Reacting to this development, Greenpeace Africa’s Senior Food for Life Campaign manager, Renee Olende has said:
“The National Environment Management Authority (NEMA) has turned a blind eye on a thriving black market for plastic bags in Kenya. Traders in several countries still use plastic bags despite the ban being in place. NEMA needs to put more effort and seal all loopholes for effective implementation of this ban and uphold its commitment to the East African Community Polythene Materials Control Bill.”
The plastic ban in Kenya is a bold and timely step as it contributes to the global effort of protecting the environment. Plastic constitutes 60-80% of all marine litter and is increasing at an alarming rate. It leads to the loss of marine live, flooding of Kenya’s cities, causes animal death, clogged waterways, soil degradation, landscape litter soil, toxic air and water pollution.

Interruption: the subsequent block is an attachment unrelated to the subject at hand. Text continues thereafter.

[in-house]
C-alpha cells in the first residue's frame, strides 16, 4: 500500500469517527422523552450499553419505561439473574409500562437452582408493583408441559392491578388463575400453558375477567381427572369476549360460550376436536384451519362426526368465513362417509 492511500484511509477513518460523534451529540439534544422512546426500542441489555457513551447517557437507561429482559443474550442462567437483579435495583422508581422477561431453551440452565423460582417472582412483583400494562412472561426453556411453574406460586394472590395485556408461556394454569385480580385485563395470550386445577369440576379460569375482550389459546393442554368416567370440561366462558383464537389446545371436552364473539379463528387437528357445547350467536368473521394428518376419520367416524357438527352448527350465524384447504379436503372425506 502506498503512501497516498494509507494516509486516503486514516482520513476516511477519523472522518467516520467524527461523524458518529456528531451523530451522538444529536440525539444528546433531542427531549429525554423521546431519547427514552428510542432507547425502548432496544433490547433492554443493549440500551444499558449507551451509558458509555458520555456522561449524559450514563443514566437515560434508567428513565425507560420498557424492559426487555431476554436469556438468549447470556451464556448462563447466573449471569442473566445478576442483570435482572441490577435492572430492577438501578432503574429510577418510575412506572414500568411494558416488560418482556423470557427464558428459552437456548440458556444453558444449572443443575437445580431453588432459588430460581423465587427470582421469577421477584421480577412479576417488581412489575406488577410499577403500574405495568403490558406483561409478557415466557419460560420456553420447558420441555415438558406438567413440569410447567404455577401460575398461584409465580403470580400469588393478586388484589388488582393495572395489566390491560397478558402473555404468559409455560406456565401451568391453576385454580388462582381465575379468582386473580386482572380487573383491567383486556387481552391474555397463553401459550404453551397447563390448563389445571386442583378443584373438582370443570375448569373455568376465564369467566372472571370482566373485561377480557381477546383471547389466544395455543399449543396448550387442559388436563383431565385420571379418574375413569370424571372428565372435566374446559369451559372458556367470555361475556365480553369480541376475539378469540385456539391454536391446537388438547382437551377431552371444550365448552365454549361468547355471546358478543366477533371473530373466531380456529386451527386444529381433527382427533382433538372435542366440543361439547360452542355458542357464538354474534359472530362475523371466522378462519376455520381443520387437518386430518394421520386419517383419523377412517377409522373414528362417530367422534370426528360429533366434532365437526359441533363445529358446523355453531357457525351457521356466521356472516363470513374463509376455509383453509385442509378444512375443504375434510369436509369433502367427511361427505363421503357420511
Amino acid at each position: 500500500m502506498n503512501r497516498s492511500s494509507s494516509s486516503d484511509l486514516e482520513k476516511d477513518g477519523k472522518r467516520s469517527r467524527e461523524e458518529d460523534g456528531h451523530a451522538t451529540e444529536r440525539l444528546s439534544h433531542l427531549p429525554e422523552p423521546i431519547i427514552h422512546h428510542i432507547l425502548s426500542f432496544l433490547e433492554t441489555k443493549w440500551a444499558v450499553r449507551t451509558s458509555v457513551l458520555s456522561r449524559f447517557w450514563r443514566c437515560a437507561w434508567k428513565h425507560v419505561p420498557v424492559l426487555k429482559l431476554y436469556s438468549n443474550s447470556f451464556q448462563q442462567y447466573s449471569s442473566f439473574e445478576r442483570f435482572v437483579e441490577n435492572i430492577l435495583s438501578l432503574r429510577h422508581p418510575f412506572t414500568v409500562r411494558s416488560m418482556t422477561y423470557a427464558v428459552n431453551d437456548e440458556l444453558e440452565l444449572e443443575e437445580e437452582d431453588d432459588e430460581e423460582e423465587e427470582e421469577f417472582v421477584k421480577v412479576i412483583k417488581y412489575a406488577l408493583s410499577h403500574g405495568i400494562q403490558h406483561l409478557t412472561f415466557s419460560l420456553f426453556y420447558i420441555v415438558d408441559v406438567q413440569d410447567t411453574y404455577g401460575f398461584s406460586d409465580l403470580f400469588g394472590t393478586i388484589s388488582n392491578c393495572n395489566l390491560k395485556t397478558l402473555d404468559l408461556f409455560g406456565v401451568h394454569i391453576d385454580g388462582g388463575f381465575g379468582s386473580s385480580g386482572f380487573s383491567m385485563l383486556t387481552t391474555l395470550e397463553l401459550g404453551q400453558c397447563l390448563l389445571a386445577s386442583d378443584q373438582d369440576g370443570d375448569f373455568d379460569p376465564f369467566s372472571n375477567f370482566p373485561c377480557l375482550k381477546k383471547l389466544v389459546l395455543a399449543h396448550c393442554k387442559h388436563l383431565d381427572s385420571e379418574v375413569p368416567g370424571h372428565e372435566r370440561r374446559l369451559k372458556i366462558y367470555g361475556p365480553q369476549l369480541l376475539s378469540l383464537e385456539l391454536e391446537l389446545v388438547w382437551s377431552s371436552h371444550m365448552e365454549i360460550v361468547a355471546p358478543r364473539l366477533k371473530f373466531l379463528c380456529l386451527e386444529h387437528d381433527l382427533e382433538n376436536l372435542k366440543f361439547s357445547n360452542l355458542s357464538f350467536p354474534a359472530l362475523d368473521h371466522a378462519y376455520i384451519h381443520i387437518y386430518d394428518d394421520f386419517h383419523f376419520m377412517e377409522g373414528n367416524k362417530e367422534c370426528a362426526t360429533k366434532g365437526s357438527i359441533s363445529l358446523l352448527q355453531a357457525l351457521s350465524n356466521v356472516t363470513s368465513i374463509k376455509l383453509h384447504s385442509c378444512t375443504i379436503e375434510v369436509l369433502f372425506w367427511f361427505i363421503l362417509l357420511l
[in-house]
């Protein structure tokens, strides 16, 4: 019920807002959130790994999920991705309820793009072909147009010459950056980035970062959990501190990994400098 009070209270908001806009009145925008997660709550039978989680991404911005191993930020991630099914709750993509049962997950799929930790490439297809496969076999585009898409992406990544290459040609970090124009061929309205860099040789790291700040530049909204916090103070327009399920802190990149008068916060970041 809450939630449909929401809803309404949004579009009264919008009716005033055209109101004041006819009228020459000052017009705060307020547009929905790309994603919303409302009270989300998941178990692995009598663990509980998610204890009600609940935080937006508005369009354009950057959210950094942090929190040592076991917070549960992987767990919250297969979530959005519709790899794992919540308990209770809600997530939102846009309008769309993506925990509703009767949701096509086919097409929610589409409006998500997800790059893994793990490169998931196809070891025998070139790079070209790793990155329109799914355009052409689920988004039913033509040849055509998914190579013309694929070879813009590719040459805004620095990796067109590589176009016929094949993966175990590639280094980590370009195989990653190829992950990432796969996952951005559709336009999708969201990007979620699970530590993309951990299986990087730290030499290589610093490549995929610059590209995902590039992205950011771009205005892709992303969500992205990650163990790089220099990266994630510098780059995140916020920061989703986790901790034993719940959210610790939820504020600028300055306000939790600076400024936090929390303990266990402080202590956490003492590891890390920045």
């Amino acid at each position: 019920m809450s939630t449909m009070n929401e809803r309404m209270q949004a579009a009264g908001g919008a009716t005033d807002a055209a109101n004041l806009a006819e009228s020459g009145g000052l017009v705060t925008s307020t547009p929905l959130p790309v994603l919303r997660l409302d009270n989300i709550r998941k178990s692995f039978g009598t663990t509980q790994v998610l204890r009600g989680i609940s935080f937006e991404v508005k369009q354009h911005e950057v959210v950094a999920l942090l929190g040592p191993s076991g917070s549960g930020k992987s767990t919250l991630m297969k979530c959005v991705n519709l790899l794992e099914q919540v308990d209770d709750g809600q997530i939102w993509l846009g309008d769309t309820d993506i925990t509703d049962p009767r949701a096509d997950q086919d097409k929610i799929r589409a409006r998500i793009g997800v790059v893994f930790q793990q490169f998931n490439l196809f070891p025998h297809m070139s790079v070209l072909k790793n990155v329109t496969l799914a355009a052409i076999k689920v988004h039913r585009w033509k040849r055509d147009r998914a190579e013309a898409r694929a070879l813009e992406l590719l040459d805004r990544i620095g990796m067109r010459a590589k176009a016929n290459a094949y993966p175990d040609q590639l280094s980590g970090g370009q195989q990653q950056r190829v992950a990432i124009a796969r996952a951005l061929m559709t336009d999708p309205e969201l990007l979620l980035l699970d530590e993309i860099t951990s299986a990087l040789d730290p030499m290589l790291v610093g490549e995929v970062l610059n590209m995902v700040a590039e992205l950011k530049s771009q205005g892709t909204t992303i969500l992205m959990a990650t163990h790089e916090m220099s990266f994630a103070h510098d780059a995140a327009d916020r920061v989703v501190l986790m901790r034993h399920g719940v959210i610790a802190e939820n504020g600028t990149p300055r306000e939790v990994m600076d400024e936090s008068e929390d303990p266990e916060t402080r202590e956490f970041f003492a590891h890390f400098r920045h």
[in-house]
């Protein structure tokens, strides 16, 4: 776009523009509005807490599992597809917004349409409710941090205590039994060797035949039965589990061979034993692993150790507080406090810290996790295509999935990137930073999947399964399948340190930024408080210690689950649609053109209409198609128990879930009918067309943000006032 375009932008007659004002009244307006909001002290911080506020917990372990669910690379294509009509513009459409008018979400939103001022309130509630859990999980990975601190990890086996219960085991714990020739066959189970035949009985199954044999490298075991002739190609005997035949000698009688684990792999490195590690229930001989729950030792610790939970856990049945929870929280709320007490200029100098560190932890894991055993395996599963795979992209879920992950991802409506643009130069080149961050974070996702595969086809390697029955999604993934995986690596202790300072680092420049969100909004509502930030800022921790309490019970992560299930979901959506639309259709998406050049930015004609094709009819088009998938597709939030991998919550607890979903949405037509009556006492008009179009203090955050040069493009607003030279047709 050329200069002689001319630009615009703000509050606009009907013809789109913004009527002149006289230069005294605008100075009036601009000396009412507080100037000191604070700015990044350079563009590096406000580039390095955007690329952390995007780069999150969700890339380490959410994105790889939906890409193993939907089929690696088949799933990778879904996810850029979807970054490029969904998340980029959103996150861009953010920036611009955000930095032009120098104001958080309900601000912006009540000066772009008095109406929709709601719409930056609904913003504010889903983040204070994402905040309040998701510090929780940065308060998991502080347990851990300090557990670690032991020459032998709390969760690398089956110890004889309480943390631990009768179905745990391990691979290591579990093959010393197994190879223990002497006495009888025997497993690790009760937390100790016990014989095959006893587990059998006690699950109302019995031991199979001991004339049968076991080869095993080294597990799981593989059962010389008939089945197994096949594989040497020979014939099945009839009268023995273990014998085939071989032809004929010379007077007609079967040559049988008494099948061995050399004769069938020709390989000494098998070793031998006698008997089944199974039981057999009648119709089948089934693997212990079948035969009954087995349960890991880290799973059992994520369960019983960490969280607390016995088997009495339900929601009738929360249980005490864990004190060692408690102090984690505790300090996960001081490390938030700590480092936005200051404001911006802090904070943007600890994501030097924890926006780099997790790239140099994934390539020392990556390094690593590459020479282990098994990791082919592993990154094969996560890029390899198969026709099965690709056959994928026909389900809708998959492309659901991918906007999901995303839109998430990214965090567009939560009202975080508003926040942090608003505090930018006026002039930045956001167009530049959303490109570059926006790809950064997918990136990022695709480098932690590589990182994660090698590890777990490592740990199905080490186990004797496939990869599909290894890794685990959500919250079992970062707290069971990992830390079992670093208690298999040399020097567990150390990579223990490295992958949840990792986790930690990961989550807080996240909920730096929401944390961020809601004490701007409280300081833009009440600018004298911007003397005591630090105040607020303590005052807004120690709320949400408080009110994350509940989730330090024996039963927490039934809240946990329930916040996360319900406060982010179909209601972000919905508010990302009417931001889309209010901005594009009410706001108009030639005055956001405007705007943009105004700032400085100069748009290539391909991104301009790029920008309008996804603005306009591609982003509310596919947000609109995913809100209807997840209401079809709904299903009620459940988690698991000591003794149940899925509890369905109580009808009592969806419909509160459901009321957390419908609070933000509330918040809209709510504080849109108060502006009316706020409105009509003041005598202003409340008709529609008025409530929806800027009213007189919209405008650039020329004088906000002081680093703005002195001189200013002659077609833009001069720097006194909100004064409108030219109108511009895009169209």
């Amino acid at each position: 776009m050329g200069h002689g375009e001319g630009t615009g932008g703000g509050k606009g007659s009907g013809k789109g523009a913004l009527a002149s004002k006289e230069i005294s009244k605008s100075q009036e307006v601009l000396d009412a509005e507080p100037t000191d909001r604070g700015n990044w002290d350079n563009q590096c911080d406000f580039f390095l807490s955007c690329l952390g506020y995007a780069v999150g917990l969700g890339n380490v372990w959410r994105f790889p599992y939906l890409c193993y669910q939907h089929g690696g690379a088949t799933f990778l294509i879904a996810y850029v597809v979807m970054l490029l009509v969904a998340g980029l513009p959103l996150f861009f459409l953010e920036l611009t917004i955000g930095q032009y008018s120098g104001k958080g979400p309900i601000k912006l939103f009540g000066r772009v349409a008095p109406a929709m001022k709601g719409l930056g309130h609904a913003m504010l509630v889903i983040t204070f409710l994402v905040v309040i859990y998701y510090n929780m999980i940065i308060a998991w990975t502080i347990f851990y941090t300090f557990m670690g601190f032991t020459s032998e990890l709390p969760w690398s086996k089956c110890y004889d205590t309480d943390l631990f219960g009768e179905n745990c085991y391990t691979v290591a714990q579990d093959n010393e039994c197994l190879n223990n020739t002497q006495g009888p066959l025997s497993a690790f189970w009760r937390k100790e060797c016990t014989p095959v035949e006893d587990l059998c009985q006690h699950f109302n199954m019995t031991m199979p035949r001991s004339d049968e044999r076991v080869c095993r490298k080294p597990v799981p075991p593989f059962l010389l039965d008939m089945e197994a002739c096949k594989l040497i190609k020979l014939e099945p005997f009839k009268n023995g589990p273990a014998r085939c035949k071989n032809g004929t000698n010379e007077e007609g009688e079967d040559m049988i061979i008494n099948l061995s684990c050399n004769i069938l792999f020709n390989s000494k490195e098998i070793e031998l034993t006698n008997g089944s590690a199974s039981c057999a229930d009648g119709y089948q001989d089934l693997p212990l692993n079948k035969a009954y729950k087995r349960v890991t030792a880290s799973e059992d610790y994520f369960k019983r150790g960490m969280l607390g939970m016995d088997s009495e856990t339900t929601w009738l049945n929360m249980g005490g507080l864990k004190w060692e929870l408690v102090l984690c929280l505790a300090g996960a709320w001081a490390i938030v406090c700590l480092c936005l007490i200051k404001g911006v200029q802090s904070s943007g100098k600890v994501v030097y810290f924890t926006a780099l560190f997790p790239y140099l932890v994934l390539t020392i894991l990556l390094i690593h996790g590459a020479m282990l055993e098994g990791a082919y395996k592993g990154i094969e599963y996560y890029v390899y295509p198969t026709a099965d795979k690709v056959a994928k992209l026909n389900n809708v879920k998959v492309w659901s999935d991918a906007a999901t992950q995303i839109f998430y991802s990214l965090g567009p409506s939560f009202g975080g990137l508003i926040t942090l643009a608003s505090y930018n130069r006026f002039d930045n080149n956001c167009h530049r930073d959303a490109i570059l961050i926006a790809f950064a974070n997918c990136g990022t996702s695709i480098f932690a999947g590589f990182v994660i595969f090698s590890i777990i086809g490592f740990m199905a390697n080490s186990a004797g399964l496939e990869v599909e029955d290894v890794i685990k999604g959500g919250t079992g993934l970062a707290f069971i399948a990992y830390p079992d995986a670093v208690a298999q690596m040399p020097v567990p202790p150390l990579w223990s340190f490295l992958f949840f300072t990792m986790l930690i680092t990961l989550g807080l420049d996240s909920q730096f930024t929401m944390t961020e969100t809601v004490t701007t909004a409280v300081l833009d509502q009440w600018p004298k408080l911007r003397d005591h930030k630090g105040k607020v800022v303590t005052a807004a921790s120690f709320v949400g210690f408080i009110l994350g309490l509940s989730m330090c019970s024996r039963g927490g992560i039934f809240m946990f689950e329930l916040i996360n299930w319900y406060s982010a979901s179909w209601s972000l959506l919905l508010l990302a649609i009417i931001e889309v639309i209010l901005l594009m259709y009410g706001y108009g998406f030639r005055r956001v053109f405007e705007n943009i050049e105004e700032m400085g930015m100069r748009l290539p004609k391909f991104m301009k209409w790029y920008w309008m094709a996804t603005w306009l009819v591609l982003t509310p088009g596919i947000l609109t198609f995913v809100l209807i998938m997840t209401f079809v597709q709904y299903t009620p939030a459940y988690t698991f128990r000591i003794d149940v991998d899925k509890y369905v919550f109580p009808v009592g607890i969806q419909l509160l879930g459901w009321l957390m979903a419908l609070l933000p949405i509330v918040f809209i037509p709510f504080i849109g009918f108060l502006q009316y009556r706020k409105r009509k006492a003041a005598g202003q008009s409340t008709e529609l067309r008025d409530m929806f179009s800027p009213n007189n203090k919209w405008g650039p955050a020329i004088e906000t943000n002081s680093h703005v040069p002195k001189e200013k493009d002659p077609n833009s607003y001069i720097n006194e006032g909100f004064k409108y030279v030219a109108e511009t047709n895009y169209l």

“Although majority of Kenyans have generally showed willingness to accept the change, many continue to use the prohibited bags. NEMA needs to undertake civic education and extensive awareness program to educate the public on the negative impacts of plastic to both humans and the environment and the alternative options available. The government of Kenya should also subsidise the eco- friendly bags, ” continued Olende.
 The East Africa Legislative Assembly (EALA) passed the East African Community (EAC) Polythene Materials Control Bill in 2016.This was aimed at providing a legal framework for the preservation of a clean and healthy environment through the prohibition of manufacturing, sale, importation and use of polythene materials.It is imperative that all member states adhere to this legislation and ban plastics in their countries. This ban will be more effective if all countries in the East African Community impose similar laws.
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